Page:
That is to say a power that plays a political and when necessary also a military role over the wider African, South Atlantic and Indian Ocean region. This is also not practicable, for the same reasons as above.
This might theoretically be possible, but not at our current economic strength, and not while the countries north of the Sahara are more focused on Europe than on Africa and regard Sub-Saharan Africa as an unwelcome appendage.
South Africa could aspire to being the regional power of Sub-Saharan Africa. It has the economic strength and the industrial base to achieve and sustain that status. But that would require massive investment in the Defence Force, in building allied forces, and in the diplomatic efforts to develop and maintain this status. It would also risk alienating the major sub-regional actors such as Nigeria, Ethiopia and Kenya.
Regional Power in Partnership
A more logical route for South Africa to follow would be to establish itself as a joint regional power with the key sub-regional actors. That would ensure that the key country of a sub-region would be the lead-nation, drawing on its better regional understanding and intelligence, with South Africa free to focus on providing those capabilities that others in the particular sub-region cannot, and on its role as sub-regional power in Southern Africa.
The role of sub-regional power, ie the major power in Southern Africa is practicable, affordable, and not avoidable if South Africa wants to have a real influence on its immediate environment and at least a degree of influence in the adjoining sub-regions.
The role of isolationist power would assume keeping out of regional affairs but taking autonomous measures when interests in Africa are threatened. That would require armed forces of considerable strength and would bring the challenge of other African powers seeing South Africa as a threat.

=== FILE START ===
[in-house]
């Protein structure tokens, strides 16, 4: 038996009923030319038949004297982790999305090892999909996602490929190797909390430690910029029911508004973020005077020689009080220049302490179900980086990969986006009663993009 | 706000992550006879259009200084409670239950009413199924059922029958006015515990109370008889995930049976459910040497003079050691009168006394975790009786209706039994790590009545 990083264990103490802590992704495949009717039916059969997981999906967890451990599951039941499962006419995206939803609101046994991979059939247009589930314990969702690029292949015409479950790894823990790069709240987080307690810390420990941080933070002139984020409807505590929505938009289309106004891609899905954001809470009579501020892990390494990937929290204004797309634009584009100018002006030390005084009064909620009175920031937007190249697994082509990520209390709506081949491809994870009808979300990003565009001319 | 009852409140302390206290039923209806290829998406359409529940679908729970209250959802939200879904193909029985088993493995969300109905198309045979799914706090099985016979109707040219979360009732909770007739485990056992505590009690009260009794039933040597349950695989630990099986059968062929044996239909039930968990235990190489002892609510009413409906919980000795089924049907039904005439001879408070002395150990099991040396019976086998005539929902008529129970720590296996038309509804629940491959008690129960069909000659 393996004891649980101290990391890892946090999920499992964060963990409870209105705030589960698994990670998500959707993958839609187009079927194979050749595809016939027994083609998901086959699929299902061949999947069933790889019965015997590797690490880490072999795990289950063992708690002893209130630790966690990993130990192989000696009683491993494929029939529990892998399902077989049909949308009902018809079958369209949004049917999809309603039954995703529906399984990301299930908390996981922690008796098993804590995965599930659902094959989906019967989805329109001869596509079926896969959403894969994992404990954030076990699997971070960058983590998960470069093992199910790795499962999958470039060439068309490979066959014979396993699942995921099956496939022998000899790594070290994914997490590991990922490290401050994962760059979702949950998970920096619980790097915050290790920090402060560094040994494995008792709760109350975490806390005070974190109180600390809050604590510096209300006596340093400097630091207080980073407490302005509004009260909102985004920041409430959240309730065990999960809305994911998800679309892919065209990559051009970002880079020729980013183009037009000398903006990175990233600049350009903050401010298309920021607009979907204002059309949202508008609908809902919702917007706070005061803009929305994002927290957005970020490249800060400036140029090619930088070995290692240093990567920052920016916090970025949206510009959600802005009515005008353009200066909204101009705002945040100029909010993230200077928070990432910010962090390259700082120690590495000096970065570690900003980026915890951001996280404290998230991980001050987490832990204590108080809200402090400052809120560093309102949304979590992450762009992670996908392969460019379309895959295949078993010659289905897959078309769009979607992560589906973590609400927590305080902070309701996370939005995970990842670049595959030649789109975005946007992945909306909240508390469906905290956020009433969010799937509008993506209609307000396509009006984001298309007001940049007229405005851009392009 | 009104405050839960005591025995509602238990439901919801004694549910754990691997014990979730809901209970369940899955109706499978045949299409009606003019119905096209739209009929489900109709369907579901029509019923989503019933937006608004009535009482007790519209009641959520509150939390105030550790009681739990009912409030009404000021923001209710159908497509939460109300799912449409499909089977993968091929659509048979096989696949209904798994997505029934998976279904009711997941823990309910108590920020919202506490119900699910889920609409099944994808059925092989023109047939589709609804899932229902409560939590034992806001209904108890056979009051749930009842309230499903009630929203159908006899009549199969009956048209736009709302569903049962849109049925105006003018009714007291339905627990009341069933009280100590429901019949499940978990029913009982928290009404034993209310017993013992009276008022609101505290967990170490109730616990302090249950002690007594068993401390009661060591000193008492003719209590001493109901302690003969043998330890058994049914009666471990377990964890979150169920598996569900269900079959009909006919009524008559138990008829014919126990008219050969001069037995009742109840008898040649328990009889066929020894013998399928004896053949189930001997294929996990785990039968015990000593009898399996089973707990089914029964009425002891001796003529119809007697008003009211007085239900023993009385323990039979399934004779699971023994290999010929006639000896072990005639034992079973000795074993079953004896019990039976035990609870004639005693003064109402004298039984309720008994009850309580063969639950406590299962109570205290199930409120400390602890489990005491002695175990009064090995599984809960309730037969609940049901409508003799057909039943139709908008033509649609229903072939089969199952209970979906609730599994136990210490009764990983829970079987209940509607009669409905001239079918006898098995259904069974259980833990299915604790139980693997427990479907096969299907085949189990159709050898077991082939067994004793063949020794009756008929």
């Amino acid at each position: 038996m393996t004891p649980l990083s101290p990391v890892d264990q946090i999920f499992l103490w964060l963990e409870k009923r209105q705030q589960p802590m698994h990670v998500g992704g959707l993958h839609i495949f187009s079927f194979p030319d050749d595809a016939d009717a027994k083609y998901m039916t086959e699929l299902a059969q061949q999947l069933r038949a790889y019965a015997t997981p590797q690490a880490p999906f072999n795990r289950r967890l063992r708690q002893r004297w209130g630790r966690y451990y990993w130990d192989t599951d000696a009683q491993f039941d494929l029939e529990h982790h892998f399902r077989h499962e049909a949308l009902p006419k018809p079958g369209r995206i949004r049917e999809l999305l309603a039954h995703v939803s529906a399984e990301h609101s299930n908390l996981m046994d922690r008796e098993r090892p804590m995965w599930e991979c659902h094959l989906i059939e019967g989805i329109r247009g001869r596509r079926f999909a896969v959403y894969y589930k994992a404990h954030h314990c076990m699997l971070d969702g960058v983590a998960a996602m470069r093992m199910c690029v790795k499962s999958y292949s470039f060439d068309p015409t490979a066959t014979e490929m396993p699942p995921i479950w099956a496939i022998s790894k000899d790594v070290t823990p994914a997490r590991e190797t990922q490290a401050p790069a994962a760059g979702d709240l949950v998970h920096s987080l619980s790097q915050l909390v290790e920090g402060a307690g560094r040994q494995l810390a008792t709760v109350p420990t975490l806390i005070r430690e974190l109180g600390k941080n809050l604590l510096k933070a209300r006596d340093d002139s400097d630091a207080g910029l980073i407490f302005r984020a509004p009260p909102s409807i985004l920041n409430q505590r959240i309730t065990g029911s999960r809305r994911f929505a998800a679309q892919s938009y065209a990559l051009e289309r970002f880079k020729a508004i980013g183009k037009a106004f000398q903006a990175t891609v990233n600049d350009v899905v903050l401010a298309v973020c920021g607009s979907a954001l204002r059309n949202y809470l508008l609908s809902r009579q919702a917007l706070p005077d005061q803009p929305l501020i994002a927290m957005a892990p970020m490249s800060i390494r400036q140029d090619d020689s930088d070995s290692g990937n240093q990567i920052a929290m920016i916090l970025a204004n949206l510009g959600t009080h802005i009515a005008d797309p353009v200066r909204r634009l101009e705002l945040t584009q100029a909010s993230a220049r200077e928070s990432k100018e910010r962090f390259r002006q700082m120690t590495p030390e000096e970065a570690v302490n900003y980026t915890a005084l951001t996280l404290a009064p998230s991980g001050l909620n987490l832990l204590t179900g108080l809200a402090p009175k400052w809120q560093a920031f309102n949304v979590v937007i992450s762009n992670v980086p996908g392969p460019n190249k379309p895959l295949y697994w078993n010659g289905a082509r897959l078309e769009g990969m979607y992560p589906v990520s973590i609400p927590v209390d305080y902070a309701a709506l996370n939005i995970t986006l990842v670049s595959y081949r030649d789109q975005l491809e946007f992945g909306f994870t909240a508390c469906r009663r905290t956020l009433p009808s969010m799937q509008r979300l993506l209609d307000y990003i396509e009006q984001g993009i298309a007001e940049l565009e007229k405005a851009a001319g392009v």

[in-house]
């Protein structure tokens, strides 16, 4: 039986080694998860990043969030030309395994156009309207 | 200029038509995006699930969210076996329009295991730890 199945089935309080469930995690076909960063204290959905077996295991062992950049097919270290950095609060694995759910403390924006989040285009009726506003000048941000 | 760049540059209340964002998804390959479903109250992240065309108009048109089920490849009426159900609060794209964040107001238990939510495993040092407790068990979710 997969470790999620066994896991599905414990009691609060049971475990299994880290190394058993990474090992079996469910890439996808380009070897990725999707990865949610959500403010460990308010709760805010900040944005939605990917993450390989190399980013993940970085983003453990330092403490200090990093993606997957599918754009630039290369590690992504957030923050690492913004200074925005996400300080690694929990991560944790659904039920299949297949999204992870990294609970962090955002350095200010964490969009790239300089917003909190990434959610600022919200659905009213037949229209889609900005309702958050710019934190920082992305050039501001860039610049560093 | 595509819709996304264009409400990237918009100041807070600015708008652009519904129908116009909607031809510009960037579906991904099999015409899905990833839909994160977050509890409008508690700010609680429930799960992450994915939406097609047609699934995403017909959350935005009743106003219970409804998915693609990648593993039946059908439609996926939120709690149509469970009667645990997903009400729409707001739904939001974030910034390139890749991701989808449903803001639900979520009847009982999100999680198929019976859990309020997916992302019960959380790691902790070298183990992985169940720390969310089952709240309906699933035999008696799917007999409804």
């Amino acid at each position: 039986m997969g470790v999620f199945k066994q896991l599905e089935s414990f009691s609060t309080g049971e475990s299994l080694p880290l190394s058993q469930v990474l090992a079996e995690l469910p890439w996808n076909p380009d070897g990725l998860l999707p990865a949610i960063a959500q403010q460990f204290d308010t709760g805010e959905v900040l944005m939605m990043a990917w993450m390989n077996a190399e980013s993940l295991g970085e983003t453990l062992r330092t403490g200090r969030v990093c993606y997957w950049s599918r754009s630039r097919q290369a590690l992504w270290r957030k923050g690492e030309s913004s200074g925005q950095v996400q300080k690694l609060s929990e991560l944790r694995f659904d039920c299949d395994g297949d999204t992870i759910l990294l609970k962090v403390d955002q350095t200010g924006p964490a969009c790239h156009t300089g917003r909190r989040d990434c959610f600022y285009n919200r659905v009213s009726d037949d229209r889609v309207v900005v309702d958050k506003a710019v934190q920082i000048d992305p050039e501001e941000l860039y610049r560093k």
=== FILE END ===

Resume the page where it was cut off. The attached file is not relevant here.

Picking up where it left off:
The ‘ostrich model’ is, naturally, the cheapest in terms of investment in the armed forces and, for that matter, in foreign relations. It would also, however, mean foregoing any ability to influence events in our immediate region, and would also mean not being taken seriously in international organisations and forums.
Even Germany and Japan have found that they can no longer dodge their regional and international obligations as major economic powers, and the recent failure of Europe to deal effectively with Libya has underlined how important military capability is to overall national capacity to exert influence in important matters, and to national image in the eyes of other nations.
Practical realities suggest South Africa should choose between being a regional power in partnership or a sub-regional power.
Given the extent to which the Defence Force has been allowed to run down, the former is probably not truly practicable in the near term or even fully attainable over the medium term.